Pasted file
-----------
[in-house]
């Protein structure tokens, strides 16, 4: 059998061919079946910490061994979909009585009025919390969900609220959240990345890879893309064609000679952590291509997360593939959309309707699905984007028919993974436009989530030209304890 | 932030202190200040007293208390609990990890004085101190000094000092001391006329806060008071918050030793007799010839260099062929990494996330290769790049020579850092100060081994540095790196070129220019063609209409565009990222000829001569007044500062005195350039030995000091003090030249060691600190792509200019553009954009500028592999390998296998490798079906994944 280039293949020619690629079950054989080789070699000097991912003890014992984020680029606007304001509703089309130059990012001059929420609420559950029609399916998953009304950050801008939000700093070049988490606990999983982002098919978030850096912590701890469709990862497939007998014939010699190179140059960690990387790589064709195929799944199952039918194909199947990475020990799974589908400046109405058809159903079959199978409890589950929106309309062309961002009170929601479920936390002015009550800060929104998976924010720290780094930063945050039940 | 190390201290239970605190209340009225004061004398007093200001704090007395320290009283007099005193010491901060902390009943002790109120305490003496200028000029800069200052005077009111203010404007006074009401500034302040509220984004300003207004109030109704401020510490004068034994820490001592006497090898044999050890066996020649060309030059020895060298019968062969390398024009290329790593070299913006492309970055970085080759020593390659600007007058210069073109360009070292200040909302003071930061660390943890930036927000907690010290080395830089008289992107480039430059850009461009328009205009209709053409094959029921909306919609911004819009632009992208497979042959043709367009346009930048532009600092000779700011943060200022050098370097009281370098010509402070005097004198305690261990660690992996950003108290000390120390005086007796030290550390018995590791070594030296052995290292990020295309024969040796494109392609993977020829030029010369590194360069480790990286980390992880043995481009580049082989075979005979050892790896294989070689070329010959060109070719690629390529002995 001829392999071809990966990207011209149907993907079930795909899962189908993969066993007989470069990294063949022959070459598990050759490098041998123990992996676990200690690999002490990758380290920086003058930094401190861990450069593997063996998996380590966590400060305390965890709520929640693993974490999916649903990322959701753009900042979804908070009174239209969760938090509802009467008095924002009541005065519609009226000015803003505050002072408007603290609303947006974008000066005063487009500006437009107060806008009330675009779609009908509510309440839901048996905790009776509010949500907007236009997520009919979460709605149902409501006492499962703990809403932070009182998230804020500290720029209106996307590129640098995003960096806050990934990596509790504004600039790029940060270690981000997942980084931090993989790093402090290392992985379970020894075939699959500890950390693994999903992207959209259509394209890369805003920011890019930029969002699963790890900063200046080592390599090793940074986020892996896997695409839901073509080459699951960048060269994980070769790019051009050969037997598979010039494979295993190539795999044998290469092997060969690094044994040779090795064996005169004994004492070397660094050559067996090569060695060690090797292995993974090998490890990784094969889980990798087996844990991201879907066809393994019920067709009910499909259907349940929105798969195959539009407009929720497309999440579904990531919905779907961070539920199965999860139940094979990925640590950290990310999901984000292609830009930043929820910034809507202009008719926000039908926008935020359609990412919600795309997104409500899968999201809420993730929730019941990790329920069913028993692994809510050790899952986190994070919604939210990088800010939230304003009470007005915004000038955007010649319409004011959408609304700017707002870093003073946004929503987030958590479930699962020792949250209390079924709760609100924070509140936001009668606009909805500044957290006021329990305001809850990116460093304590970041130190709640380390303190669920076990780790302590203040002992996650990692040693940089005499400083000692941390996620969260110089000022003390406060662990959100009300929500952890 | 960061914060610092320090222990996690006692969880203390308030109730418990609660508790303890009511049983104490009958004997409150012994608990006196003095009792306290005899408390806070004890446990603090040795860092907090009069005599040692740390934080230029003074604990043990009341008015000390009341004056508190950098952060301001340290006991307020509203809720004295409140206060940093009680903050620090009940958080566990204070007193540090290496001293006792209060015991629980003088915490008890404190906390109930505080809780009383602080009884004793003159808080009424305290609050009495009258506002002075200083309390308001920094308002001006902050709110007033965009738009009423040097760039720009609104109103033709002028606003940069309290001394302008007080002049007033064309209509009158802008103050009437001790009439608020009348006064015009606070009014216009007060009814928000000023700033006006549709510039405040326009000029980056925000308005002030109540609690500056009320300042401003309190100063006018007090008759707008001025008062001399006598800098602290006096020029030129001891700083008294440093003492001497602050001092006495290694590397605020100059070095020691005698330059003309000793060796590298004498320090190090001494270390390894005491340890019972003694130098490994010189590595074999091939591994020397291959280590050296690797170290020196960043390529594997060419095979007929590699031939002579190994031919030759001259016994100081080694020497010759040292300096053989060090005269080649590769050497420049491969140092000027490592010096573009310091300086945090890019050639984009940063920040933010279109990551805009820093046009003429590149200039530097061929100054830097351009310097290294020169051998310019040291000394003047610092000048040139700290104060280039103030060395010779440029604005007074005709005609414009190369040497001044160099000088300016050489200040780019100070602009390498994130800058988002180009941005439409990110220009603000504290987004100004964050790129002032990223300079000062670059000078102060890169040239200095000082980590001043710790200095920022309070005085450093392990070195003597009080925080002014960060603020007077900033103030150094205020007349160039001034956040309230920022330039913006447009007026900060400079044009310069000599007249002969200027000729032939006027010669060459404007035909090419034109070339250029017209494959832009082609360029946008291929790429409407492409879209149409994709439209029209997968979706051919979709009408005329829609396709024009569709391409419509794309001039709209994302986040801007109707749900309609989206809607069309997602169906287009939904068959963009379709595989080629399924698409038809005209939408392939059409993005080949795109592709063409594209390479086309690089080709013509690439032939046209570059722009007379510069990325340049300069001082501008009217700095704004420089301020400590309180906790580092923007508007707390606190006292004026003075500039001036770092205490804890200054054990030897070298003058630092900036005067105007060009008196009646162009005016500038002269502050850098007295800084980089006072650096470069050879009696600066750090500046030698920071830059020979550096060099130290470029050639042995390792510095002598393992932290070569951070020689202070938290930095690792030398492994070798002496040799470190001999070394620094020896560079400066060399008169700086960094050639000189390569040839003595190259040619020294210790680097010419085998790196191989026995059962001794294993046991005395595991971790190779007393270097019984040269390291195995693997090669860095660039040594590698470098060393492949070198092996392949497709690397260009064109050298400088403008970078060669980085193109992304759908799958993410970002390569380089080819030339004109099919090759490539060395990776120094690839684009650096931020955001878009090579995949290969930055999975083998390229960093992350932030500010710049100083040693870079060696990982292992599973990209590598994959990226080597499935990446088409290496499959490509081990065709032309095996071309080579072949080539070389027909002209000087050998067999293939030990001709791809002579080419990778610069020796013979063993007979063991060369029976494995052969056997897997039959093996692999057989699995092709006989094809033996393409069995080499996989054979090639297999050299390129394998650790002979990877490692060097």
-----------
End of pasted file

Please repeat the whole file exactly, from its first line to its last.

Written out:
[in-house]
């Protein structure tokens, strides 16, 4: 059998061919079946910490061994979909009585009025919390969900609220959240990345890879893309064609000679952590291509997360593939959309309707699905984007028919993974436009989530030209304890 | 932030202190200040007293208390609990990890004085101190000094000092001391006329806060008071918050030793007799010839260099062929990494996330290769790049020579850092100060081994540095790196070129220019063609209409565009990222000829001569007044500062005195350039030995000091003090030249060691600190792509200019553009954009500028592999390998296998490798079906994944 280039293949020619690629079950054989080789070699000097991912003890014992984020680029606007304001509703089309130059990012001059929420609420559950029609399916998953009304950050801008939000700093070049988490606990999983982002098919978030850096912590701890469709990862497939007998014939010699190179140059960690990387790589064709195929799944199952039918194909199947990475020990799974589908400046109405058809159903079959199978409890589950929106309309062309961002009170929601479920936390002015009550800060929104998976924010720290780094930063945050039940 | 190390201290239970605190209340009225004061004398007093200001704090007395320290009283007099005193010491901060902390009943002790109120305490003496200028000029800069200052005077009111203010404007006074009401500034302040509220984004300003207004109030109704401020510490004068034994820490001592006497090898044999050890066996020649060309030059020895060298019968062969390398024009290329790593070299913006492309970055970085080759020593390659600007007058210069073109360009070292200040909302003071930061660390943890930036927000907690010290080395830089008289992107480039430059850009461009328009205009209709053409094959029921909306919609911004819009632009992208497979042959043709367009346009930048532009600092000779700011943060200022050098370097009281370098010509402070005097004198305690261990660690992996950003108290000390120390005086007796030290550390018995590791070594030296052995290292990020295309024969040796494109392609993977020829030029010369590194360069480790990286980390992880043995481009580049082989075979005979050892790896294989070689070329010959060109070719690629390529002995 001829392999071809990966990207011209149907993907079930795909899962189908993969066993007989470069990294063949022959070459598990050759490098041998123990992996676990200690690999002490990758380290920086003058930094401190861990450069593997063996998996380590966590400060305390965890709520929640693993974490999916649903990322959701753009900042979804908070009174239209969760938090509802009467008095924002009541005065519609009226000015803003505050002072408007603290609303947006974008000066005063487009500006437009107060806008009330675009779609009908509510309440839901048996905790009776509010949500907007236009997520009919979460709605149902409501006492499962703990809403932070009182998230804020500290720029209106996307590129640098995003960096806050990934990596509790504004600039790029940060270690981000997942980084931090993989790093402090290392992985379970020894075939699959500890950390693994999903992207959209259509394209890369805003920011890019930029969002699963790890900063200046080592390599090793940074986020892996896997695409839901073509080459699951960048060269994980070769790019051009050969037997598979010039494979295993190539795999044998290469092997060969690094044994040779090795064996005169004994004492070397660094050559067996090569060695060690090797292995993974090998490890990784094969889980990798087996844990991201879907066809393994019920067709009910499909259907349940929105798969195959539009407009929720497309999440579904990531919905779907961070539920199965999860139940094979990925640590950290990310999901984000292609830009930043929820910034809507202009008719926000039908926008935020359609990412919600795309997104409500899968999201809420993730929730019941990790329920069913028993692994809510050790899952986190994070919604939210990088800010939230304003009470007005915004000038955007010649319409004011959408609304700017707002870093003073946004929503987030958590479930699962020792949250209390079924709760609100924070509140936001009668606009909805500044957290006021329990305001809850990116460093304590970041130190709640380390303190669920076990780790302590203040002992996650990692040693940089005499400083000692941390996620969260110089000022003390406060662990959100009300929500952890 | 960061914060610092320090222990996690006692969880203390308030109730418990609660508790303890009511049983104490009958004997409150012994608990006196003095009792306290005899408390806070004890446990603090040795860092907090009069005599040692740390934080230029003074604990043990009341008015000390009341004056508190950098952060301001340290006991307020509203809720004295409140206060940093009680903050620090009940958080566990204070007193540090290496001293006792209060015991629980003088915490008890404190906390109930505080809780009383602080009884004793003159808080009424305290609050009495009258506002002075200083309390308001920094308002001006902050709110007033965009738009009423040097760039720009609104109103033709002028606003940069309290001394302008007080002049007033064309209509009158802008103050009437001790009439608020009348006064015009606070009014216009007060009814928000000023700033006006549709510039405040326009000029980056925000308005002030109540609690500056009320300042401003309190100063006018007090008759707008001025008062001399006598800098602290006096020029030129001891700083008294440093003492001497602050001092006495290694590397605020100059070095020691005698330059003309000793060796590298004498320090190090001494270390390894005491340890019972003694130098490994010189590595074999091939591994020397291959280590050296690797170290020196960043390529594997060419095979007929590699031939002579190994031919030759001259016994100081080694020497010759040292300096053989060090005269080649590769050497420049491969140092000027490592010096573009310091300086945090890019050639984009940063920040933010279109990551805009820093046009003429590149200039530097061929100054830097351009310097290294020169051998310019040291000394003047610092000048040139700290104060280039103030060395010779440029604005007074005709005609414009190369040497001044160099000088300016050489200040780019100070602009390498994130800058988002180009941005439409990110220009603000504290987004100004964050790129002032990223300079000062670059000078102060890169040239200095000082980590001043710790200095920022309070005085450093392990070195003597009080925080002014960060603020007077900033103030150094205020007349160039001034956040309230920022330039913006447009007026900060400079044009310069000599007249002969200027000729032939006027010669060459404007035909090419034109070339250029017209494959832009082609360029946008291929790429409407492409879209149409994709439209029209997968979706051919979709009408005329829609396709024009569709391409419509794309001039709209994302986040801007109707749900309609989206809607069309997602169906287009939904068959963009379709595989080629399924698409038809005209939408392939059409993005080949795109592709063409594209390479086309690089080709013509690439032939046209570059722009007379510069990325340049300069001082501008009217700095704004420089301020400590309180906790580092923007508007707390606190006292004026003075500039001036770092205490804890200054054990030897070298003058630092900036005067105007060009008196009646162009005016500038002269502050850098007295800084980089006072650096470069050879009696600066750090500046030698920071830059020979550096060099130290470029050639042995390792510095002598393992932290070569951070020689202070938290930095690792030398492994070798002496040799470190001999070394620094020896560079400066060399008169700086960094050639000189390569040839003595190259040619020294210790680097010419085998790196191989026995059962001794294993046991005395595991971790190779007393270097019984040269390291195995693997090669860095660039040594590698470098060393492949070198092996392949497709690397260009064109050298400088403008970078060669980085193109992304759908799958993410970002390569380089080819030339004109099919090759490539060395990776120094690839684009650096931020955001878009090579995949290969930055999975083998390229960093992350932030500010710049100083040693870079060696990982292992599973990209590598994959990226080597499935990446088409290496499959490509081990065709032309095996071309080579072949080539070389027909002209000087050998067999293939030990001709791809002579080419990778610069020796013979063993007979063991060369029976494995052969056997897997039959093996692999057989699995092709006989094809033996393409069995080499996989054979090639297999050299390129394998650790002979990877490692060097």